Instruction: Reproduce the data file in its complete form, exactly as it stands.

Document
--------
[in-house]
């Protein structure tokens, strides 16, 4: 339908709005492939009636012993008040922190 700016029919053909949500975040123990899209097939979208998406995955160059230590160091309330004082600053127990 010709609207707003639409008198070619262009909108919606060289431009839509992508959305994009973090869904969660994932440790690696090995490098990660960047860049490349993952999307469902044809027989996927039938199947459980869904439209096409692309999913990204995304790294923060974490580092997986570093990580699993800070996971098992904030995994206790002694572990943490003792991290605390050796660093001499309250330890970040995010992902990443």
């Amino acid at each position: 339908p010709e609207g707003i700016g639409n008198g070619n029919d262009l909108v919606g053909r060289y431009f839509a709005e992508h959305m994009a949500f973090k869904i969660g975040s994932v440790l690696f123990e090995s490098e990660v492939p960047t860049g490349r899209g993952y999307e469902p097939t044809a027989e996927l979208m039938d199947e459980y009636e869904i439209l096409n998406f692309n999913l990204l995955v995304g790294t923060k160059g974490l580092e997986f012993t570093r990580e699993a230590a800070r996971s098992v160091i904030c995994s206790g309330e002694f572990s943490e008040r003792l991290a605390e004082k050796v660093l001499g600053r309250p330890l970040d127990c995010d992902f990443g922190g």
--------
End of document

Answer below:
[in-house]
């Protein structure tokens, strides 16, 4: 339908709005492939009636012993008040922190 700016029919053909949500975040123990899209097939979208998406995955160059230590160091309330004082600053127990 010709609207707003639409008198070619262009909108919606060289431009839509992508959305994009973090869904969660994932440790690696090995490098990660960047860049490349993952999307469902044809027989996927039938199947459980869904439209096409692309999913990204995304790294923060974490580092997986570093990580699993800070996971098992904030995994206790002694572990943490003792991290605390050796660093001499309250330890970040995010992902990443």
């Amino acid at each position: 339908p010709e609207g707003i700016g639409n008198g070619n029919d262009l909108v919606g053909r060289y431009f839509a709005e992508h959305m994009a949500f973090k869904i969660g975040s994932v440790l690696f123990e090995s490098e990660v492939p960047t860049g490349r899209g993952y999307e469902p097939t044809a027989e996927l979208m039938d199947e459980y009636e869904i439209l096409n998406f692309n999913l990204l995955v995304g790294t923060k160059g974490l580092e997986f012993t570093r990580e699993a230590a800070r996971s098992v160091i904030c995994s206790g309330e002694f572990s943490e008040r003792l991290a605390e004082k050796v660093l001499g600053r309250p330890l970040d127990c995010d992902f990443g922190g």